COLUMBUS, Ohio - One anticipated component missing from an ice core drilled through a high-mountain, Alaskan ice field may force researchers to rethink the geologic history of that region.
Ohio State University scientists had expected to find a thick layer of volcanic tephra - evidence of a massive historic eruption - near the bottom of core they drilled between Mount Bona and Mount Churchill, both ancient volcanoes, in southeast Alaska’s St. Elias Mountain Range.
That tephra layer would provide new evidence that Mount Churchill had been the source of an eruption that blanketed hundreds of thousands of square miles in the Pacific Northwest, creating a deposit known as the White River Ash.
The problem is that the ice core contains no ash layer.
“Our drill site was so close to the crater of Mount Churchill that if it had erupted in 803 A.D., then ash would have been preserved somewhere in our record in the core,” explained Tracy Mashiotta, a research associate with the Byrd Polar Research Center.
“We drilled all the way through the glacier to the bedrock below and didn’t find any ash.”
“Without a visible ash layer in the core, we don’t believe that Mount Churchill could have been the source for that deposit.” explained Lonnie Thompson, professor of geological sciences and researcher with the Byrd Polar Research Center.
They reported their findings today at the meeting of the American Geophysical Union in San Francisco.
The researcher’s conviction lies with the analysis of six cores they recovered in 2003 from an ice field in a saddle between the two peaks. Along with five shallow cores ranging from 10.5 meters (34.4 feet) to 114 meters (374 feet), the researchers drilled a complete 460-meter (1,509-foot) core through the ice to bedrock, capturing a climatological record preserved in the ice.
The five shallow cores contain a record ranging from eight to 64 years. The long core - itself the longest ever drilled through a mountainous glacier – dates back nearly 1,500 years. And that presents a problem for the current interpretation of geology in the region.
Researchers have dated the two White River Ash deposits to two eruptions in the last two millennia - one in approximately 803 A.D. and the other in around 63 A.D – that were thought to come from the same volcano. And many scientists have suspected Mount Churchill was the site of those eruptions.
If so, those blasts would have deposited layers of volcanic ash at the top of the mountain, including on the ice present at the time. And over time, that layer would have been buried deep in the ice.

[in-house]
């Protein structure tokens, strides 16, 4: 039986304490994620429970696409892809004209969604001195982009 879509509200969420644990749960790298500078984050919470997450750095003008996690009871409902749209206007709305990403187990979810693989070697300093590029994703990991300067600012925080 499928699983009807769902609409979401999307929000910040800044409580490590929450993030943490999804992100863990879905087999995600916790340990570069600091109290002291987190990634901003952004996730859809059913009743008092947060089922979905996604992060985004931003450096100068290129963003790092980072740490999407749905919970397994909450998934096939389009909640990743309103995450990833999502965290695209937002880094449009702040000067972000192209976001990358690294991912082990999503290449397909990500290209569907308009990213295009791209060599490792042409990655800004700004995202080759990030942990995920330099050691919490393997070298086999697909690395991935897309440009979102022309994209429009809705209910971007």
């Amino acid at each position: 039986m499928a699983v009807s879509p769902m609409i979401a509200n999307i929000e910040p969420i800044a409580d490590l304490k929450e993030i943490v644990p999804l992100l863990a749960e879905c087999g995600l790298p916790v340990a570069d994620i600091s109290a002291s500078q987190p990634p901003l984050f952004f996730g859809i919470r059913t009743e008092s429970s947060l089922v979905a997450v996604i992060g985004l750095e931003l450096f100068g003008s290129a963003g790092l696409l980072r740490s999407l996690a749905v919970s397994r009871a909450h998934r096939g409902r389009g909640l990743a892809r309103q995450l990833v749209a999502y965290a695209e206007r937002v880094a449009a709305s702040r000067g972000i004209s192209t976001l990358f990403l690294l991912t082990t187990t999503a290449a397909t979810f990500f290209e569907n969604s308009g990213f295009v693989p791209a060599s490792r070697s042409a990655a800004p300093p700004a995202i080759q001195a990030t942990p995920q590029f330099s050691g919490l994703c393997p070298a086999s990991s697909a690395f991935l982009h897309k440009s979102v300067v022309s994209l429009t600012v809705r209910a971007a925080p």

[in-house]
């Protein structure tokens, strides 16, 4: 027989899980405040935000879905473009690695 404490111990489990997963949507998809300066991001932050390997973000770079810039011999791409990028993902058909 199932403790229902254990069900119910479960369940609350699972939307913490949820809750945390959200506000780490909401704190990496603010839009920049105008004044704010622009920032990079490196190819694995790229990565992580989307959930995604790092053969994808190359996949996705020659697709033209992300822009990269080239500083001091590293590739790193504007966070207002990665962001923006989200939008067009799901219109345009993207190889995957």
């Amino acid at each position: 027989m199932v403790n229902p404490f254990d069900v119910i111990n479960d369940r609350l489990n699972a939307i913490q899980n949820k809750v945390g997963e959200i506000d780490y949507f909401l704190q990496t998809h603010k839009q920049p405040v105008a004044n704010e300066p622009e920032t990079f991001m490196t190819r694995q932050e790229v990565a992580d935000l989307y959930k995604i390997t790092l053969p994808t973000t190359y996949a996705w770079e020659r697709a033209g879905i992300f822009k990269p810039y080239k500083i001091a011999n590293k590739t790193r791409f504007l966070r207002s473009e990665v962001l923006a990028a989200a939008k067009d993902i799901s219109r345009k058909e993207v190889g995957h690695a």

Expecting to find it, the OSU team had engineered a new drill bit for their drill capable of piercing the expected one-meter-thick (3.2-foot) ash layer.
But it wasn’t there.
“Both ash deposits have been thought to come from the same volcano,” Mashiotta said. “If we didn’t see evidence from the ice core pointing to an eruption in 803 A.D., it’s unlikely that Mount Churchill was the source of the earlier deposit from 63 A.D.
Besides the missing ash layer, the core offered more evidence that the White River Ash wasn’t born on Mount Churchill. Towards the bottom of the long core, they discovered layers of pebbles trapped in the ice. The pebbles were made of granodiorite, a non-volcanic rock.
In fact, granodiorite is widely seen as a marker that shows the passing of the massive ice sheets that once blanketed the Western Cordillera of North America. Thompson said the bottom two meters (6.5 feet) of the core contained numerous layers of these pebbles as well.
The research team serendipitously arrived at a time when the surface at the summit of Mount Churchill - near the crater - was free of snow cover. There they found large granodiorite stones and boulders. Had the mountain erupted since they were deposited, Thompson said, they would have been covered by deep ash.
Thompson believes both the stones at the crater rim and the pebble layers are remnants of those ice sheets. And the fact that they found multiple layers in the core suggests the area had been overrun by ice several times.
Another clue was missing from the core that might have pointed to Mount Churchill as the source of the deposit. They found distinct markers of high sulfate content at various points in the core, traceable to several famous eruptions but nothing traceable to Churchill.
“We found sulfate from the eruptions of Katmai in Alaska in 1912, from Tambora in Indonesia in 1815 and from Laki in Iceland in 1783,” Mashiotta said.
“If in 803, there was a big eruption of Mount Churchill 300 meters from our drill site, we would have seen sulfate there. And we didn’t.”
The core contains other “gems” as well as clues to the White River Ash. The climate record includes the period of the “Little Ice Age,” a period from 1450 A.D. to 1850 A.D., when the climate dramatically cooled, as well as evidence of “Medieval Warm Period,” from 1000 A.D. to 1400 A.D. The core should even provide a long-term history of dust blown from north-central China across the Pacific Ocean to fall on the Alaskan mountain.
Along with Mashiotta and Thompson, Mary Davis, a research associate with the Byrd Polar Research Center, is working on this project. The National Science Foundation supported this research.
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